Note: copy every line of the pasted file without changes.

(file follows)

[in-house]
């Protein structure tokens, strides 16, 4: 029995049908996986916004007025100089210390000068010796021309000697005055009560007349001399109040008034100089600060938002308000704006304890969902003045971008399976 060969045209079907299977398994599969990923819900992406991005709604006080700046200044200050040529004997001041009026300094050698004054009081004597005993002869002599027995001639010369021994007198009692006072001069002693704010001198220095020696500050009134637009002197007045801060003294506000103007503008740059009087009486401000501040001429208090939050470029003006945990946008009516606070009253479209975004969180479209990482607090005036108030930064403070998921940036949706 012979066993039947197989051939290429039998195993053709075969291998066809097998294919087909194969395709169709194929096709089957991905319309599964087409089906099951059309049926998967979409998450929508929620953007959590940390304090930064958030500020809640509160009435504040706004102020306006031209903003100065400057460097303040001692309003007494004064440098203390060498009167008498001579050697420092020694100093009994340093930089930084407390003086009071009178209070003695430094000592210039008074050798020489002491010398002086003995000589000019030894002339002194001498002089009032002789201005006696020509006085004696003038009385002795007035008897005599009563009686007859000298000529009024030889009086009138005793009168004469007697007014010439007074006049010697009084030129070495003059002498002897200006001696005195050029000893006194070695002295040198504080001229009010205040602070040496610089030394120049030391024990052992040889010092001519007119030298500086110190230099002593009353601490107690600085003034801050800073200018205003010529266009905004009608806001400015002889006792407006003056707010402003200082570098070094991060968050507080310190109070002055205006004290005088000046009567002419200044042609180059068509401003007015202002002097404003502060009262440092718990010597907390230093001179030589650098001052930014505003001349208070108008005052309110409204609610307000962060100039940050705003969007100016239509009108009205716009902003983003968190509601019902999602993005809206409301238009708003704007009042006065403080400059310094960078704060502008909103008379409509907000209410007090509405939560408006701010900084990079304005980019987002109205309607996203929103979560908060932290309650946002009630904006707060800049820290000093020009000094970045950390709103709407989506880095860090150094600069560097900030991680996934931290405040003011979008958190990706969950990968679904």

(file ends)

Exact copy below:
[in-house]
């Protein structure tokens, strides 16, 4: 029995049908996986916004007025100089210390000068010796021309000697005055009560007349001399109040008034100089600060938002308000704006304890969902003045971008399976 060969045209079907299977398994599969990923819900992406991005709604006080700046200044200050040529004997001041009026300094050698004054009081004597005993002869002599027995001639010369021994007198009692006072001069002693704010001198220095020696500050009134637009002197007045801060003294506000103007503008740059009087009486401000501040001429208090939050470029003006945990946008009516606070009253479209975004969180479209990482607090005036108030930064403070998921940036949706 012979066993039947197989051939290429039998195993053709075969291998066809097998294919087909194969395709169709194929096709089957991905319309599964087409089906099951059309049926998967979409998450929508929620953007959590940390304090930064958030500020809640509160009435504040706004102020306006031209903003100065400057460097303040001692309003007494004064440098203390060498009167008498001579050697420092020694100093009994340093930089930084407390003086009071009178209070003695430094000592210039008074050798020489002491010398002086003995000589000019030894002339002194001498002089009032002789201005006696020509006085004696003038009385002795007035008897005599009563009686007859000298000529009024030889009086009138005793009168004469007697007014010439007074006049010697009084030129070495003059002498002897200006001696005195050029000893006194070695002295040198504080001229009010205040602070040496610089030394120049030391024990052992040889010092001519007119030298500086110190230099002593009353601490107690600085003034801050800073200018205003010529266009905004009608806001400015002889006792407006003056707010402003200082570098070094991060968050507080310190109070002055205006004290005088000046009567002419200044042609180059068509401003007015202002002097404003502060009262440092718990010597907390230093001179030589650098001052930014505003001349208070108008005052309110409204609610307000962060100039940050705003969007100016239509009108009205716009902003983003968190509601019902999602993005809206409301238009708003704007009042006065403080400059310094960078704060502008909103008379409509907000209410007090509405939560408006701010900084990079304005980019987002109205309607996203929103979560908060932290309650946002009630904006707060800049820290000093020009000094970045950390709103709407989506880095860090150094600069560097900030991680996934931290405040003011979008958190990706969950990968679904």